The ruling by the Constitutional Court on Future Forward party leader Thanathorn Juangroongrueangkit’s media shareholding case was not unexpected. Indeed, it would have been a shock if the decision went another way.

This article is not a commentary on the substance of the ruling; it has already happened, and there isn’t much to be gained from discussing the merits of the legal arguments involved. Rather, I want to discuss a couple of key political takeaways from the judgement.

1. First and foremost, I want to echo what Parit Watcharasindhu said in his analysis of the court’s ruling: that Thais should be allowed to comment on the Constitutional Court’s decisions.

This law is new; it was only passed in March 2018 under the military government. Technically, criticism of the court is not illegal; only criticism that is deemed “dishonest”, “rude”, “ironic” or “malicious” is in violation of the law. But it still essentially amounts to a blanket ban of criticism; how can one know what is considered honest and polite? This is a restriction on freedom of speech that only continues to tighten a charged political atmosphere.

2. Rule by law rather than rule of law continues in Thailand. The term ‘rule by law’ is often associated with China, in which there exists a legalist tradition of using the law as a tool to facilitate social control (yi fa zhi guo, governing the nation with law). But legalism has also been prominent in Thai politics. Duncan McCargo wrote in 2015:

Most studies of Thai constitutions and constitution-drafting have focused on the ways in which successive drafters have sought to deploy legal engineering to shape politics and society — a “rules of the game” approachIn the Thai context, legalism often appears a natural ally to authoritarianism, and is closely linked to a dominant culture of legal conservatism.

Duncan McCargo

A less generous way to put it would be that Thailand is addicted to judicial coups, where the law can be weaponized against political enemies. One famous instance of this came in 2008, when then-prime minister Samak Sundaravej was removed from office for appearing on the ‘Tasting and Grumbling’ cooking show. I was nine years old then, and I cheered the results. To me, then, it seemed like the triumph of the rule of law over the corrupt politicians.

Of course, as I looked at politics from a more comparative lens, I came to realize that this was not the case; heads of government elsewhere were not booted out of office for minor infractions, and judiciaries in other countries were unable to deploy such overbearing power over the executive and legislature. Unfortunately, over ten years later, Thailand is stuck in the same trap.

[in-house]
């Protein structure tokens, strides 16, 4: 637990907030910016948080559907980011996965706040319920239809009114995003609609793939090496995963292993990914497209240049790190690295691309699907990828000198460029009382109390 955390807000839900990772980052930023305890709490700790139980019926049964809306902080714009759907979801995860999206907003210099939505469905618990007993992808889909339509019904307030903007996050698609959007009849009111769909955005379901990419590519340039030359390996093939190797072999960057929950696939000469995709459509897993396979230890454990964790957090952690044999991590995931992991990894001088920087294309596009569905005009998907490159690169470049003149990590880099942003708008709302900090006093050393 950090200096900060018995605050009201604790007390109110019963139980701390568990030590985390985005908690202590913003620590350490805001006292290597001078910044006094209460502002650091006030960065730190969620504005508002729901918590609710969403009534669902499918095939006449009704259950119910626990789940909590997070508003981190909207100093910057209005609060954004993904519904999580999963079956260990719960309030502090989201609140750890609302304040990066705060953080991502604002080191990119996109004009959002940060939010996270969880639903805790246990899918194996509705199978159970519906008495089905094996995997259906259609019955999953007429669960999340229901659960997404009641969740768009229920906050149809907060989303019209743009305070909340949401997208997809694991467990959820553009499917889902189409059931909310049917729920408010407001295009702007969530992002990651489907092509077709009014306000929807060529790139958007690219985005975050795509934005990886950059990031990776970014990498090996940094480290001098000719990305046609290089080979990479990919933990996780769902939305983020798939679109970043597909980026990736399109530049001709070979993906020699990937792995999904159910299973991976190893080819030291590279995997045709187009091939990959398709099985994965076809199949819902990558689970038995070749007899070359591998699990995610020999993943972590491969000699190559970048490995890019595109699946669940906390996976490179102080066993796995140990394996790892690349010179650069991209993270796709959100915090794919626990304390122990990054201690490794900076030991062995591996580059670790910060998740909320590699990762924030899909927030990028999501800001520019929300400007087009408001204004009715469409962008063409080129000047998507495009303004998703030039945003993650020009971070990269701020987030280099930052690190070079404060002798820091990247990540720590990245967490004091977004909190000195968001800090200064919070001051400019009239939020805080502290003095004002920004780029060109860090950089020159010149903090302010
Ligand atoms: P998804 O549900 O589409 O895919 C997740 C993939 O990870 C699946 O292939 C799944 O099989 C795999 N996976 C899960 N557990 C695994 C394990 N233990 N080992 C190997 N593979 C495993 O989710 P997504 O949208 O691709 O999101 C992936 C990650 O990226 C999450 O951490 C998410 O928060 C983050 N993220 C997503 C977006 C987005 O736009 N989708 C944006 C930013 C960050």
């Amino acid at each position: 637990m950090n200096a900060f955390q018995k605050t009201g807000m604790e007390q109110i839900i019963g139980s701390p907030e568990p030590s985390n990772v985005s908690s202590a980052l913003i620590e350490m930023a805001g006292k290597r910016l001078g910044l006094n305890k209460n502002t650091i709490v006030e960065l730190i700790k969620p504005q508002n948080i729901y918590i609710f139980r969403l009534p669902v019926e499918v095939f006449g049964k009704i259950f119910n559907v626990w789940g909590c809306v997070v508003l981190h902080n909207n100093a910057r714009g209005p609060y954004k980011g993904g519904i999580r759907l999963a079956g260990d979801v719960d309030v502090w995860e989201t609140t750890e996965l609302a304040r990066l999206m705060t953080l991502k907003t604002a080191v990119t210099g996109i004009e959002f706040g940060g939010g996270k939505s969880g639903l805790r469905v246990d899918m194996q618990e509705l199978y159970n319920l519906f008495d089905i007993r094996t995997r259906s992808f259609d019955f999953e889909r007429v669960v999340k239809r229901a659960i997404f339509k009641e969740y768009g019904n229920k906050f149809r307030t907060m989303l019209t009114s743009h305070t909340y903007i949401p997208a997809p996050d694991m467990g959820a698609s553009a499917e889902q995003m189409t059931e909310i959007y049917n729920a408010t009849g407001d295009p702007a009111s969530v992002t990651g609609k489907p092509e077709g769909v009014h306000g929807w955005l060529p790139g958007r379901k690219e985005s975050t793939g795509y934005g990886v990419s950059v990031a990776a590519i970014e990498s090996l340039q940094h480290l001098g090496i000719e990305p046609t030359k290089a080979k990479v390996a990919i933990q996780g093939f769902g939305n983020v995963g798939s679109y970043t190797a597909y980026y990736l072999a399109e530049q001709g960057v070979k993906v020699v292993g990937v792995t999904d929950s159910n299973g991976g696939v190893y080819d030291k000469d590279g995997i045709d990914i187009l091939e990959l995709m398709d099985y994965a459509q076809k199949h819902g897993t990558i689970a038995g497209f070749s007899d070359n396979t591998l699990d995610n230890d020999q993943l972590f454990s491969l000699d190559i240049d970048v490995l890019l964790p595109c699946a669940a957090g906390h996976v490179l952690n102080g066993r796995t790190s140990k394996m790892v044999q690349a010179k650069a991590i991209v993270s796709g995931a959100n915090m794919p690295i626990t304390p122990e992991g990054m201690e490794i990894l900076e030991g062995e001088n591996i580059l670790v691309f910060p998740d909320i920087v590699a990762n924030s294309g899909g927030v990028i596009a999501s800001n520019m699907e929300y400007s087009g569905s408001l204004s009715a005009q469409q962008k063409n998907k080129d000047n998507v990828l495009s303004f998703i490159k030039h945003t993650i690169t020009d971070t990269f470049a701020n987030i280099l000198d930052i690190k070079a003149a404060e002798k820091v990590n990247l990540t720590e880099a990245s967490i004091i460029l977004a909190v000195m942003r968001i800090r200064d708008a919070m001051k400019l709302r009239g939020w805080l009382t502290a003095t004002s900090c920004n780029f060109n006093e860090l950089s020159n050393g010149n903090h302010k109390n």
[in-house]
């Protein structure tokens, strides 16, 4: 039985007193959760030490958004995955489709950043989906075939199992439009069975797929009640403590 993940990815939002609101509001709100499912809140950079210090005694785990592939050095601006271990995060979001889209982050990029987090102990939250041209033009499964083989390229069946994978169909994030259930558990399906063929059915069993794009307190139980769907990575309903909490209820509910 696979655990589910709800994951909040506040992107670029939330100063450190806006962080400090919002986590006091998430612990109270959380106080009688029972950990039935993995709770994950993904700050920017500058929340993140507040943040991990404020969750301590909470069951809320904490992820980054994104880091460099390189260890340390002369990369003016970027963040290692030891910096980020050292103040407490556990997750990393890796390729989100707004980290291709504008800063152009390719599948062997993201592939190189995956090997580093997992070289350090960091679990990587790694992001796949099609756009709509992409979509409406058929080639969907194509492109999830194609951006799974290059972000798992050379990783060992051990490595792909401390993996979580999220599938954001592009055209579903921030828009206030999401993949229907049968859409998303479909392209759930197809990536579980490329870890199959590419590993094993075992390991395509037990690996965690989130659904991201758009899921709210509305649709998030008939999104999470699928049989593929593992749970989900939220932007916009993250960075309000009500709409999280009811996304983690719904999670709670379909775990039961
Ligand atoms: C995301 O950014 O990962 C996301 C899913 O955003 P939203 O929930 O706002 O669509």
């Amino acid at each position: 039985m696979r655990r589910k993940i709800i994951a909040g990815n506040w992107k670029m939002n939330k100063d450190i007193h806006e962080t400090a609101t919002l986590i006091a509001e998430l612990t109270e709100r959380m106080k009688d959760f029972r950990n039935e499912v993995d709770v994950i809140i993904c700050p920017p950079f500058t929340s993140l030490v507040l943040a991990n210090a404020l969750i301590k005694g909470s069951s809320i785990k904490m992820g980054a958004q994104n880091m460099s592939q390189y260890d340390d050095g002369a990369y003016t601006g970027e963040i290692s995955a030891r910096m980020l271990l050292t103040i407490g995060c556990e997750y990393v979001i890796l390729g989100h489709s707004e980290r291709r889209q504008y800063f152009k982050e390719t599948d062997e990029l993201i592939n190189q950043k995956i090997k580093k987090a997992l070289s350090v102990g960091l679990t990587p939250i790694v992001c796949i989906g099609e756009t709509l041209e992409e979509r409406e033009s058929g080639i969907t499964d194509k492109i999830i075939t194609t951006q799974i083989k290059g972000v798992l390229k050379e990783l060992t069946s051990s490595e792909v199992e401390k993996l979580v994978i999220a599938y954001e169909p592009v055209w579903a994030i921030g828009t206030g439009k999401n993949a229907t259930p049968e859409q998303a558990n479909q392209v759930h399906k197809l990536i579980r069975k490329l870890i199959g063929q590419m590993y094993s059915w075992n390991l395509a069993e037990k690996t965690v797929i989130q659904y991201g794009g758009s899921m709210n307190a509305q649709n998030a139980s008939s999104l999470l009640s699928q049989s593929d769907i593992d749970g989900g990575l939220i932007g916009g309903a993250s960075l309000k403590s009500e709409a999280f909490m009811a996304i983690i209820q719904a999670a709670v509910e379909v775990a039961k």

Rule by law is not dangerous simply because of how it perverts the rule of law. It has had, is having, and will continue to have a corrosive effect on trust in judicial processes in Thailand by the perception that the force of the law is often applied selectively when it serves the interests of those in power. . This politics of resentment was illustrated clearly on Twitter, when the hashtag #ธนาธร (#Thanathorn) began trending globally as many Twitter users cried out against what they called injustice.

3. What is the future of progressive politics in Thailand? The threats against Future Forward have not ended. Further legal cases can lead to Thanathorn’s imprisonment and even Future Forward’s dissolution.

Twin issues arise. Firstly, Thanathorn has emphasized that he is hesitant to call for street protests and still sees parliament as the best way to advocate for political change. This is a perfectly reasonable argument; in a normal parliamentary democracy, parliament is where the locus of power should lie, and Future Forward as the third largest party in the lower house has rightfully embraced the legislative process.

Street protests are disruptive and come with a high human cost when they turn the wrong direction. But should the powers that be continue to close the channels that progressive-minded politicians and ordinary people have to express themselves, Future Forward’s supporters will only become more tempted to take to the streets. As Thanathorn has said, “If they will not let me into parliament, I will be with the people.” But what if the party isn’t allowed in parliament?

Secondly, another question arises of whether or not Future Forward can move on without its iconic founder. Thanathorn has been a major figurehead for the movement; indeed, he was named on the TIME 100 Next list for his role in energizing an exciting new party. But that does not necessarily mean that Thanathorn himself is someone Future Forward can do without. The party’s secretary-general Piyabutr Saengkanokkul, for example, has become a visible figure in parliamentary debates, from which Thanathorn has been absent due to the earlier suspension of his MP duties.

It is also important to note that the rise of Future Forward this year, was not merely the rise of a political party; it was also a phenomenon that brought more young people into the political process. The party’s themes of demilitarization, democratization and decentralization have captivated the passions of millions nationwide. Regardless of whether its leaders are banned from politics, or if the party itself is dissolved: supporters, most of whom who are now implacably opposed to the current sham democracy, will not go anywhere.

(Cover image credits)

Published by Ken Lohatepanont

Writer from Bangkok, Thailand; currently a student at the University of California, Berkeley. Enthusiastic about democratic development, international relations and all things politics. I believe in writing to facilitate positive political and social change.

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